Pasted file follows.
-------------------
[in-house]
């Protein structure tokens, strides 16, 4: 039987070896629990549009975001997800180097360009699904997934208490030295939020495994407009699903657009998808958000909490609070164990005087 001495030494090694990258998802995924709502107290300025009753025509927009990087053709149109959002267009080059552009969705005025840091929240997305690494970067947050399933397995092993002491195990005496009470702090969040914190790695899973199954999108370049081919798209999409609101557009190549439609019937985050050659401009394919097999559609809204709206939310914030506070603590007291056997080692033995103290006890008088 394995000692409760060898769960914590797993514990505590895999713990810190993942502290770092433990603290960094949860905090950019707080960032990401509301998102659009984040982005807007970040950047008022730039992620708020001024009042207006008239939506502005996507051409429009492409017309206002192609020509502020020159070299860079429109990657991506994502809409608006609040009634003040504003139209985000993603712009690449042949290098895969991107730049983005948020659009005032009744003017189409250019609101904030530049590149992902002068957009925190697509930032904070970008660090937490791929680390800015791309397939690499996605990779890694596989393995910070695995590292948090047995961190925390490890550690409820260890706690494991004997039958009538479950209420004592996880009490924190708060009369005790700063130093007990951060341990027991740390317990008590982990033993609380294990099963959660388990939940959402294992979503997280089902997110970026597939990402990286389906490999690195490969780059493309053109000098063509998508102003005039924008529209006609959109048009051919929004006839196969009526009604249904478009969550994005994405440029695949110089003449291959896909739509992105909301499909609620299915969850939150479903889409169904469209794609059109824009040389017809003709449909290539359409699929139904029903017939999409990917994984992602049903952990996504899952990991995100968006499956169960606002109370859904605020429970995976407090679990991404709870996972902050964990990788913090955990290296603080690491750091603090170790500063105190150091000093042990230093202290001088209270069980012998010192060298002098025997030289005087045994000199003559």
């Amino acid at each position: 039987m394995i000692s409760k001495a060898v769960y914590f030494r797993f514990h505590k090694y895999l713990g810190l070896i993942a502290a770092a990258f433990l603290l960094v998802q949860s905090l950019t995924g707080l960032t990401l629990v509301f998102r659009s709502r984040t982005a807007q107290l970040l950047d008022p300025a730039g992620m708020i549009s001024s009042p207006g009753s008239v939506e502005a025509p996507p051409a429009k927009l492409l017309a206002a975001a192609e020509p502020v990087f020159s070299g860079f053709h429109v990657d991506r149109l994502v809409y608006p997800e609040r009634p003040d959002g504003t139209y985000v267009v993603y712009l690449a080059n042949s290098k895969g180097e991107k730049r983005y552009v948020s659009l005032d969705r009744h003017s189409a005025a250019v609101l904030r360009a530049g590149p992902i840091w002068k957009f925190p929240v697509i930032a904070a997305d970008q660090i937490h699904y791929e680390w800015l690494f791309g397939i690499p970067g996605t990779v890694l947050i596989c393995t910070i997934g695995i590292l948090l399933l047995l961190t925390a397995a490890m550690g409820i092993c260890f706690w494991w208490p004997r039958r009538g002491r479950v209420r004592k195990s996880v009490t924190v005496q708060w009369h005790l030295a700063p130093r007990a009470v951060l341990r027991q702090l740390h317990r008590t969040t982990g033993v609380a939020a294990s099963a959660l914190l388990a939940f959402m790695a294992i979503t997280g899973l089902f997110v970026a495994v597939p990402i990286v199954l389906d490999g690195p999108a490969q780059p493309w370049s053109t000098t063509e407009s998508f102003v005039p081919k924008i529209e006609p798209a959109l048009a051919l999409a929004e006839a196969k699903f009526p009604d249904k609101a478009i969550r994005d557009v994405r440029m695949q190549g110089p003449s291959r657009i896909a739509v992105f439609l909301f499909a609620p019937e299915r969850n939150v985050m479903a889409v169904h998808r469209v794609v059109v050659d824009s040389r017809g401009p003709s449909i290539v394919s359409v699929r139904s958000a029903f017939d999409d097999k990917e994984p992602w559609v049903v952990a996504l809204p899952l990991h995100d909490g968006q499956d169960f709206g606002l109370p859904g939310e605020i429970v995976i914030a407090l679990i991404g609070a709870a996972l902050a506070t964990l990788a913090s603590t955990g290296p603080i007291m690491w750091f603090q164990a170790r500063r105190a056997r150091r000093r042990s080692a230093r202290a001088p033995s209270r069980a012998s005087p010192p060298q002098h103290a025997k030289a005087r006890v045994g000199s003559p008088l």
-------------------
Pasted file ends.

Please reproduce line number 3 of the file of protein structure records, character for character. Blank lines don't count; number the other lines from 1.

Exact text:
């Amino acid at each position: 039987m394995i000692s409760k001495a060898v769960y914590f030494r797993f514990h505590k090694y895999l713990g810190l070896i993942a502290a770092a990258f433990l603290l960094v998802q949860s905090l950019t995924g707080l960032t990401l629990v509301f998102r659009s709502r984040t982005a807007q107290l970040l950047d008022p300025a730039g992620m708020i549009s001024s009042p207006g009753s008239v939506e502005a025509p996507p051409a429009k927009l492409l017309a206002a975001a192609e020509p502020v990087f020159s070299g860079f053709h429109v990657d991506r149109l994502v809409y608006p997800e609040r009634p003040d959002g504003t139209y985000v267009v993603y712009l690449a080059n042949s290098k895969g180097e991107k730049r983005y552009v948020s659009l005032d969705r009744h003017s189409a005025a250019v609101l904030r360009a530049g590149p992902i840091w002068k957009f925190p929240v697509i930032a904070a997305d970008q660090i937490h699904y791929e680390w800015l690494f791309g397939i690499p970067g996605t990779v890694l947050i596989c393995t910070i997934g695995i590292l948090l399933l047995l961190t925390a397995a490890m550690g409820i092993c260890f706690w494991w208490p004997r039958r009538g002491r479950v209420r004592k195990s996880v009490t924190v005496q708060w009369h005790l030295a700063p130093r007990a009470v951060l341990r027991q702090l740390h317990r008590t969040t982990g033993v609380a939020a294990s099963a959660l914190l388990a939940f959402m790695a294992i979503t997280g899973l089902f997110v970026a495994v597939p990402i990286v199954l389906d490999g690195p999108a490969q780059p493309w370049s053109t000098t063509e407009s998508f102003v005039p081919k924008i529209e006609p798209a959109l048009a051919l999409a929004e006839a196969k699903f009526p009604d249904k609101a478009i969550r994005d557009v994405r440029m695949q190549g110089p003449s291959r657009i896909a739509v992105f439609l909301f499909a609620p019937e299915r969850n939150v985050m479903a889409v169904h998808r469209v794609v059109v050659d824009s040389r017809g401009p003709s449909i290539v394919s359409v699929r139904s958000a029903f017939d999409d097999k990917e994984p992602w559609v049903v952990a996504l809204p899952l990991h995100d909490g968006q499956d169960f709206g606002l109370p859904g939310e605020i429970v995976i914030a407090l679990i991404g609070a709870a996972l902050a506070t964990l990788a913090s603590t955990g290296p603080i007291m690491w750091f603090q164990a170790r500063r105190a056997r150091r000093r042990s080692a230093r202290a001088p033995s209270r069980a012998s005087p010192p060298q002098h103290a025997k030289a005087r006890v045994g000199s003559p008088l």